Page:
Long Valley Supervolcano: Huge Pool of Magma Was in Cold Storage Before Ancient Eruption

Mammoth Mountain in California is just one piece of the Long Valley site. David McNew/Newsmakers/Getty Images

The supervolcano below Long Valley, California, near Yosemite National Park hasn't erupted in 765,000 years—but when it did, if geologists had been around to watch it, they may have been surprised by how little warning they had of the impending eruption from the magma deep inside the volcano. That's according to a new paper published today in the journal Proceedings of the National Academy of Sciences.

The paper suggests we may be thinking about volcanoes and their eruptions in the wrong way. "The historical view of volcanoes as fed by basically these tanks of magma in the crust isn't really a useful way to think about the physical processes," said first author Nathan Andersen, a geologist at the Georgia Institute of Technology.

Instead, he said, scientists are realizing that underground magma chambers are much less exciting places, "in a pretty calm, pretty cool, more or less unremarkable state for most of their lifetime." Unfortunately, that means they don't show up very well with the tools scientists have to monitor magma underground.

And that might mean that once scientists do see magma moving underground, it may be time to worry. "One of the first things to understand about a large magma chamber like this is that its ability to erupt is really controlled thermally," Andersen said. That's because the magma can't go anywhere if it isn't warm enough to be fluid. "The magma is stored relatively cool, still containing some molten rock, but mostly crystalline—but generally unable to erupt unless you give it a kick" with more heat to get the magma moving again.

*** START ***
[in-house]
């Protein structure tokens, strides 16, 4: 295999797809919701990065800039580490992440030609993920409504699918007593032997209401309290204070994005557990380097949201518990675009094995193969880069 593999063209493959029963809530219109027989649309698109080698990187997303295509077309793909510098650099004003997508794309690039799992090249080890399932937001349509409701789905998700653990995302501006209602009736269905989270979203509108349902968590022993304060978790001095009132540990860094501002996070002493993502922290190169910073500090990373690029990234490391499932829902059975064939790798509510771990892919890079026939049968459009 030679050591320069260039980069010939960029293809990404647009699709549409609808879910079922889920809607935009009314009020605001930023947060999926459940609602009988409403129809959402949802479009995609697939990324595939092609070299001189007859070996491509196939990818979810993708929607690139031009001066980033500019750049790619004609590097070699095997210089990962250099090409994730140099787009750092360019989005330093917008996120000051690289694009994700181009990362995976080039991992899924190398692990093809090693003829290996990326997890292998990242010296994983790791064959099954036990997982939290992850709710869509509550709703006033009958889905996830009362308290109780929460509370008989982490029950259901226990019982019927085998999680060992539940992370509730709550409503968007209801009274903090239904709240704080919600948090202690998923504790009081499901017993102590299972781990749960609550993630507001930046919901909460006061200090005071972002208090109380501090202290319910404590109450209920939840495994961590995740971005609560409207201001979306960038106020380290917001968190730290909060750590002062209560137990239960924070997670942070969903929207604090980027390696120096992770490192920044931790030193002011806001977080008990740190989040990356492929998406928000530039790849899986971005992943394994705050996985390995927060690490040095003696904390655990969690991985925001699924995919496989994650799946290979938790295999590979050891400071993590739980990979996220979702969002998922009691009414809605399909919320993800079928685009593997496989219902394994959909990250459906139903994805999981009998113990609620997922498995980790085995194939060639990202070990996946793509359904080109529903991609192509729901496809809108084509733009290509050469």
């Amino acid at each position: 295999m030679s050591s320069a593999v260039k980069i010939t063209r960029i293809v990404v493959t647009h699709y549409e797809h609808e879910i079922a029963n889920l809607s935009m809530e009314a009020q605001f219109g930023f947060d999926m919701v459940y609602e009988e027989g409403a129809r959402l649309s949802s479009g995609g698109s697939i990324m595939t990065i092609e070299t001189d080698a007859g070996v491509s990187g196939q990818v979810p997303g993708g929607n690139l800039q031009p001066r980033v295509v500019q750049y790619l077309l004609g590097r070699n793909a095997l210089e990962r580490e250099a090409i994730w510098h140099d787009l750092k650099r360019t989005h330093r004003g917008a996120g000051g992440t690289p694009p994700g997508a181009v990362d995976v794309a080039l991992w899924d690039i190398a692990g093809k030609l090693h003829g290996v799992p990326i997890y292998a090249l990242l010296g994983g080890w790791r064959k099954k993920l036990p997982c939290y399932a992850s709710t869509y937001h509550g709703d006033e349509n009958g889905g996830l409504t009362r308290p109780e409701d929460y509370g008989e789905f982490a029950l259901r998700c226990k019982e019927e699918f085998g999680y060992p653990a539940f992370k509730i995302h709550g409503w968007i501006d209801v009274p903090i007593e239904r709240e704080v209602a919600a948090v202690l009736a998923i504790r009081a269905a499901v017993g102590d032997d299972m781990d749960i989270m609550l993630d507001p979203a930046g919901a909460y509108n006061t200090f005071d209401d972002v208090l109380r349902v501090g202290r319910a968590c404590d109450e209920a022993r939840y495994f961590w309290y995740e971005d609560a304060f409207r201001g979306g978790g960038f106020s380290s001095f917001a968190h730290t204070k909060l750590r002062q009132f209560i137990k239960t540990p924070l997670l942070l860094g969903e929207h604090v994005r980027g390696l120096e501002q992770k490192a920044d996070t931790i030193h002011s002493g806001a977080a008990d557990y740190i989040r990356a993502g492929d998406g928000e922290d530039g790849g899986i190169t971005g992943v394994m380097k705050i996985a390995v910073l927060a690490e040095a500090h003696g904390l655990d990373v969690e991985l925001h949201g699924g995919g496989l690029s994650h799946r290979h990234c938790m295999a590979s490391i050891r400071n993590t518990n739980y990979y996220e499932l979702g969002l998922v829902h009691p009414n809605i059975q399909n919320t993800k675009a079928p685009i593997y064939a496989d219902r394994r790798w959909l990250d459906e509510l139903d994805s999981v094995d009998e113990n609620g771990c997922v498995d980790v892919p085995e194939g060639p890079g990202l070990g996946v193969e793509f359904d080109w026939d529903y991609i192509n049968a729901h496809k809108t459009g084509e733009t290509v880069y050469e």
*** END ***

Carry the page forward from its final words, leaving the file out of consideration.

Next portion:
At Long Valley, he said, that seems to have happened much more subtly than scientists had previously believed. He and his co-authors used a chemical fingerprinting technique to calculate when rocks last became hot enough to lose their argon, which floats away when magma warms up enough. Andersen described the technique as "like a stopwatch that only starts when you hit a certain low temperature."

Applying the technique to rock produced by the Long Valley supereruption, Andersen and his colleagues found that there was a 16,000-year range in dates at which that stopwatch went off. That means large swaths of the magma under the volcano never became hot enough during the run-up to the eruption to lose its argon. "It must have cooled to the point that it was completely solid," Andersen said of the magma. "It had to be really a rock, at something more like 400 degrees [750 degrees Fahrenheit]."

Relicts of the Long Valley supervolcano eruption that happened 765,000 years ago. David McNew/Newsmakers/Getty Images

And when the magma did receive enough heat during the run-up to the eruption, it happened fast—likely within decades, or a couple centuries at most, Andersen said. That's the sort of timescale that is of great interest to humans today, and it means that the new research might help scientists better understand eruption risks.

"The better that we understand the processes that triggered eruptions in the past, the better we'll be able to look for those same processes in monitoring records that we're able to acquire today," Andersen said.

That doesn't mean scientists will utterly solve the problem of predicting when precisely a volcano will erupt, he added. "Aside from a few well behaved volcanoes," he said, "it's really hard to predict volcanic eruptions." But every piece of information helps.